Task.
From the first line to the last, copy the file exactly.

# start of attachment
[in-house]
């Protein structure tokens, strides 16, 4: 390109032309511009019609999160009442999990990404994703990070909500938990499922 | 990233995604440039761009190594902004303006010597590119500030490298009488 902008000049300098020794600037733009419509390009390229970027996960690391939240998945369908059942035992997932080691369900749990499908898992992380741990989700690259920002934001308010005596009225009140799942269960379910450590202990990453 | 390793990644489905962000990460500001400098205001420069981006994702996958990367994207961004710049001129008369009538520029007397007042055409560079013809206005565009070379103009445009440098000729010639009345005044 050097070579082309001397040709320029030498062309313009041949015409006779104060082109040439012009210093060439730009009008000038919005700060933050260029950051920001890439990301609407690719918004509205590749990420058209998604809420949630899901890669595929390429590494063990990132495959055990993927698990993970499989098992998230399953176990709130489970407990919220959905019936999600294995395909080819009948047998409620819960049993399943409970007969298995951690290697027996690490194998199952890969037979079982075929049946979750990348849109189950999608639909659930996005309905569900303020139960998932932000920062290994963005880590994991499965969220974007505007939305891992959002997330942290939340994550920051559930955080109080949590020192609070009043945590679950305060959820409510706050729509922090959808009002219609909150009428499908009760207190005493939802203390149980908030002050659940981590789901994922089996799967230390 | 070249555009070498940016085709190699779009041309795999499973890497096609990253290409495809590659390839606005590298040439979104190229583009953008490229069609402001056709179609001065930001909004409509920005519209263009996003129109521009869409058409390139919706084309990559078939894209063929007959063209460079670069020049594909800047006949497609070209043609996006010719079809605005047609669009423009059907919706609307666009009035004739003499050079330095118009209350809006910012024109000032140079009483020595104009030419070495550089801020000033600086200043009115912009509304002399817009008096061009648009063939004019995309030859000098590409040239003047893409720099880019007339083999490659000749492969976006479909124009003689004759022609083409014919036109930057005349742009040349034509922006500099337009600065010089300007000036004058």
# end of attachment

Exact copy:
[in-house]
């Protein structure tokens, strides 16, 4: 390109032309511009019609999160009442999990990404994703990070909500938990499922 | 990233995604440039761009190594902004303006010597590119500030490298009488 902008000049300098020794600037733009419509390009390229970027996960690391939240998945369908059942035992997932080691369900749990499908898992992380741990989700690259920002934001308010005596009225009140799942269960379910450590202990990453 | 390793990644489905962000990460500001400098205001420069981006994702996958990367994207961004710049001129008369009538520029007397007042055409560079013809206005565009070379103009445009440098000729010639009345005044 050097070579082309001397040709320029030498062309313009041949015409006779104060082109040439012009210093060439730009009008000038919005700060933050260029950051920001890439990301609407690719918004509205590749990420058209998604809420949630899901890669595929390429590494063990990132495959055990993927698990993970499989098992998230399953176990709130489970407990919220959905019936999600294995395909080819009948047998409620819960049993399943409970007969298995951690290697027996690490194998199952890969037979079982075929049946979750990348849109189950999608639909659930996005309905569900303020139960998932932000920062290994963005880590994991499965969220974007505007939305891992959002997330942290939340994550920051559930955080109080949590020192609070009043945590679950305060959820409510706050729509922090959808009002219609909150009428499908009760207190005493939802203390149980908030002050659940981590789901994922089996799967230390 | 070249555009070498940016085709190699779009041309795999499973890497096609990253290409495809590659390839606005590298040439979104190229583009953008490229069609402001056709179609001065930001909004409509920005519209263009996003129109521009869409058409390139919706084309990559078939894209063929007959063209460079670069020049594909800047006949497609070209043609996006010719079809605005047609669009423009059907919706609307666009009035004739003499050079330095118009209350809006910012024109000032140079009483020595104009030419070495550089801020000033600086200043009115912009509304002399817009008096061009648009063939004019995309030859000098590409040239003047893409720099880019007339083999490659000749492969976006479909124009003689004759022609083409014919036109930057005349742009040349034509922006500099337009600065010089300007000036004058």